The company, the largest U.S. home mortgage lender in terms of loan volume, said reduced demand from investors is prompting it to retain more of its loans rather than selling them. The company also has been shoring up its finances. "While we believe we have adequate funding liquidity," it said in a quarterly filing with the Securities and Exchange Commission, "the situation is rapidly evolving and the impact on the company is unknown."

And from
The ECB said today it provided the largest amount ever in a single so-called “fine-tuning” operation, exceeding the 69.3 billion euros given on Sept. 12, 2001, the day after the terror attacks on New York.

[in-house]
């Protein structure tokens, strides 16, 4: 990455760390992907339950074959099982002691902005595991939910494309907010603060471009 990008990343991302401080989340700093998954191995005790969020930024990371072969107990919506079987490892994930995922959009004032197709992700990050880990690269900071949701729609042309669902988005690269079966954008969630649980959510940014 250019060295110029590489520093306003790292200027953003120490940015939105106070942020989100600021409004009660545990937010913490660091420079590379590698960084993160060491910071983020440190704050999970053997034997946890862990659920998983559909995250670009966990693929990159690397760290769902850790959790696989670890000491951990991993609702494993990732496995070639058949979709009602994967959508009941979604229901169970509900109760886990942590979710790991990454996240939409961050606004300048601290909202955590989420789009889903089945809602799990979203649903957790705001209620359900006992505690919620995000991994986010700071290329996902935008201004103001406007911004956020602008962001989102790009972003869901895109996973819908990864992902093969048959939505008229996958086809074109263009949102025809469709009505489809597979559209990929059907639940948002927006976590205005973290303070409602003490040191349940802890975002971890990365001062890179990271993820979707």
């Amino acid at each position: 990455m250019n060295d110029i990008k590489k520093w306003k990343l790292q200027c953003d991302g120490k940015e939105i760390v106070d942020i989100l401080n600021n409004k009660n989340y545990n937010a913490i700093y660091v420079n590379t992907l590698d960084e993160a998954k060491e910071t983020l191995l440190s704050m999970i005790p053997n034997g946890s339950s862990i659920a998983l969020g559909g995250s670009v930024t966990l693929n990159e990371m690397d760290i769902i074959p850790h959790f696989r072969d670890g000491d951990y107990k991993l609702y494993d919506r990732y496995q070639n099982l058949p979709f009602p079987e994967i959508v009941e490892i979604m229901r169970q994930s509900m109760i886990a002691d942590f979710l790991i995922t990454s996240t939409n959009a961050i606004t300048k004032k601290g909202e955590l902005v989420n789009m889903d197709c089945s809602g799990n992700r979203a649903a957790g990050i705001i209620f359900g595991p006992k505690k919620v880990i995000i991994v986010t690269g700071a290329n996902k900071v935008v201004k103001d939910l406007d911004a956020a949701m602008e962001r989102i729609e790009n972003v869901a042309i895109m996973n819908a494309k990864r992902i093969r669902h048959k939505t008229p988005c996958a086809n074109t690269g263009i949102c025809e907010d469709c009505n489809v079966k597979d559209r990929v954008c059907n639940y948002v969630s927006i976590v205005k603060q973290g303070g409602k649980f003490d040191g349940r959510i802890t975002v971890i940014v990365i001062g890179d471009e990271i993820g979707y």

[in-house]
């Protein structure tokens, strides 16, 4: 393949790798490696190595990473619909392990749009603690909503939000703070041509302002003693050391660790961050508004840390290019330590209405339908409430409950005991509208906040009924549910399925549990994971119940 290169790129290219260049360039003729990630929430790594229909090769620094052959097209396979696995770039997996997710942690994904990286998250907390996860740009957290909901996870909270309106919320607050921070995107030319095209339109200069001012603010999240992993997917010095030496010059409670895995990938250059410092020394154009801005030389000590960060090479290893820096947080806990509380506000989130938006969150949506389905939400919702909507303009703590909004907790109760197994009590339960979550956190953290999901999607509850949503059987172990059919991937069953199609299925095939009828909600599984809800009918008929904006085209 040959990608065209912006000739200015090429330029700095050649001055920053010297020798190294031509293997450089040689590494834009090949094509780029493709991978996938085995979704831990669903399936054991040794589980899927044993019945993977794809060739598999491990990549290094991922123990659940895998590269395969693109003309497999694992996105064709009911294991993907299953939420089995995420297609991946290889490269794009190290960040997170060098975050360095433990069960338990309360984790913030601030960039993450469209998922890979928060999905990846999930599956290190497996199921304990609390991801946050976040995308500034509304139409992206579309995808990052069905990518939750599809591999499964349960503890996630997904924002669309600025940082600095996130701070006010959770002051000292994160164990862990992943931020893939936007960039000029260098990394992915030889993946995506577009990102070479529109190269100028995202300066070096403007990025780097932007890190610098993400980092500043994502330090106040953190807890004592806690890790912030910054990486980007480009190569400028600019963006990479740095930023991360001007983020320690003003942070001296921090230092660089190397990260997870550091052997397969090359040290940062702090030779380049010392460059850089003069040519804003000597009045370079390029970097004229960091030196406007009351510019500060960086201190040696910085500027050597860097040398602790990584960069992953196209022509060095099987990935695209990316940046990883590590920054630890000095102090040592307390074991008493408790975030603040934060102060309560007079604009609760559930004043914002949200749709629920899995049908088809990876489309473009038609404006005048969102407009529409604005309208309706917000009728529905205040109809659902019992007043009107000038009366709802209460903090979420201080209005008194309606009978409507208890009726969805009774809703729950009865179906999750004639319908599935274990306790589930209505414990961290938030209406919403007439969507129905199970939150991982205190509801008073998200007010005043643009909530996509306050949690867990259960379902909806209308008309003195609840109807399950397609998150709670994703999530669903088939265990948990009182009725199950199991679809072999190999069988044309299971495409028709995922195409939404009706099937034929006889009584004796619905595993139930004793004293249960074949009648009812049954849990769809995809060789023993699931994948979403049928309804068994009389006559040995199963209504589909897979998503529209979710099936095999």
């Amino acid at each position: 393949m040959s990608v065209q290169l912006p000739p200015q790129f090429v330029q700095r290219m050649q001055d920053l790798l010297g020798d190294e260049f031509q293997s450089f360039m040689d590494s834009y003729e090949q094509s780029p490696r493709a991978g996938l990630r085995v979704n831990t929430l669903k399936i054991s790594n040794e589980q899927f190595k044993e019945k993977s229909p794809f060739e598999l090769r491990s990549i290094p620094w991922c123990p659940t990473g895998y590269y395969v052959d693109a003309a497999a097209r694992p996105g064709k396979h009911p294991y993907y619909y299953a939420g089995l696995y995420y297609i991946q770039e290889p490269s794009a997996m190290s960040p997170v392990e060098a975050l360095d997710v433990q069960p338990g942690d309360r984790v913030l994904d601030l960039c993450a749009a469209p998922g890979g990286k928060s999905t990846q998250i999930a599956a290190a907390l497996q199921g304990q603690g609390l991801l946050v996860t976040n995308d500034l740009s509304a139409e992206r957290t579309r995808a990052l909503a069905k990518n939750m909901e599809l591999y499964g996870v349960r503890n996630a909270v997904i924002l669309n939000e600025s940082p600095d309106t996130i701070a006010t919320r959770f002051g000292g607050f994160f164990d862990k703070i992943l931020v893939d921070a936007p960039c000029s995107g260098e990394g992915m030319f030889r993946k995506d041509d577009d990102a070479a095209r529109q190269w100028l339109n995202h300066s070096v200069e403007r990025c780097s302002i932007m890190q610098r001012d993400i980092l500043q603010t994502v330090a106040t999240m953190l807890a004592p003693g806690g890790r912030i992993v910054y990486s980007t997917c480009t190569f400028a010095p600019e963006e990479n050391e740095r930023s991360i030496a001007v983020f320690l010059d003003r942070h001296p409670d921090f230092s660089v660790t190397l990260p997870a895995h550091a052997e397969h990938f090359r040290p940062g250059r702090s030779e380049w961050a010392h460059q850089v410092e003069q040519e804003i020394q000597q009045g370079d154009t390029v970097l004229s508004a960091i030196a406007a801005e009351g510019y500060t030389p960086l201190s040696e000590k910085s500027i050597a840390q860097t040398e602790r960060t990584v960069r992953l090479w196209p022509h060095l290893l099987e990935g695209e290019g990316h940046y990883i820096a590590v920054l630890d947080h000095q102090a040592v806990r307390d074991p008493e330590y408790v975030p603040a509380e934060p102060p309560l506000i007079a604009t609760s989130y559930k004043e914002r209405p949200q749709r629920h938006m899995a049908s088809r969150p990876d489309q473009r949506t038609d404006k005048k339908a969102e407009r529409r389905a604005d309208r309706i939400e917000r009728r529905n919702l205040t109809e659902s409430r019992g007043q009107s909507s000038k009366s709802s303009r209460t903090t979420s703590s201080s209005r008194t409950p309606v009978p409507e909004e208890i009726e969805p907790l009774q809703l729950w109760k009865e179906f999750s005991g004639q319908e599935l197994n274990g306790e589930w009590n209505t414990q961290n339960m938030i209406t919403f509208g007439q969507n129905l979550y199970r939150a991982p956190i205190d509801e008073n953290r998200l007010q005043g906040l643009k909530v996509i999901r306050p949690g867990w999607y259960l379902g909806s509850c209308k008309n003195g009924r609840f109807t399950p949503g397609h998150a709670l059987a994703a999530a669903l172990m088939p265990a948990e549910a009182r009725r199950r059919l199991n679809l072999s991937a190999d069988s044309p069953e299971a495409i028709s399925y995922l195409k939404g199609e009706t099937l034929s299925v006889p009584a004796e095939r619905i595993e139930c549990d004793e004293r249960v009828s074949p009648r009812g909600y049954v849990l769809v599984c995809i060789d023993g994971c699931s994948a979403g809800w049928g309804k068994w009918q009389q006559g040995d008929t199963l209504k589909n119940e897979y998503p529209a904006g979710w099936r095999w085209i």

“This is an old-fashioned credit crunch,” Chris Low, the chief economist at FTN Financial in New York, said in a report today. “This is not a small thing. A credit crunch, when the short-term credit markets seize up, is extraordinarily serious, almost always the precursor of a significant recession.”

“Somewhere out there, there are several people that are in trouble — it’s hard to put your finger on it,” said Andrew Busch, global foreign-exchange strategist at BMO Capital Markets in Chicago. “I cannot name names. We know BNP has issues with three funds. But you do not see a movement in overnight rates like that unless there is a huge concern about liquidity and funding.” Full article HERE.

Tuesday, August 7, 2007

The Surge is working... the tide turning?

My two cents: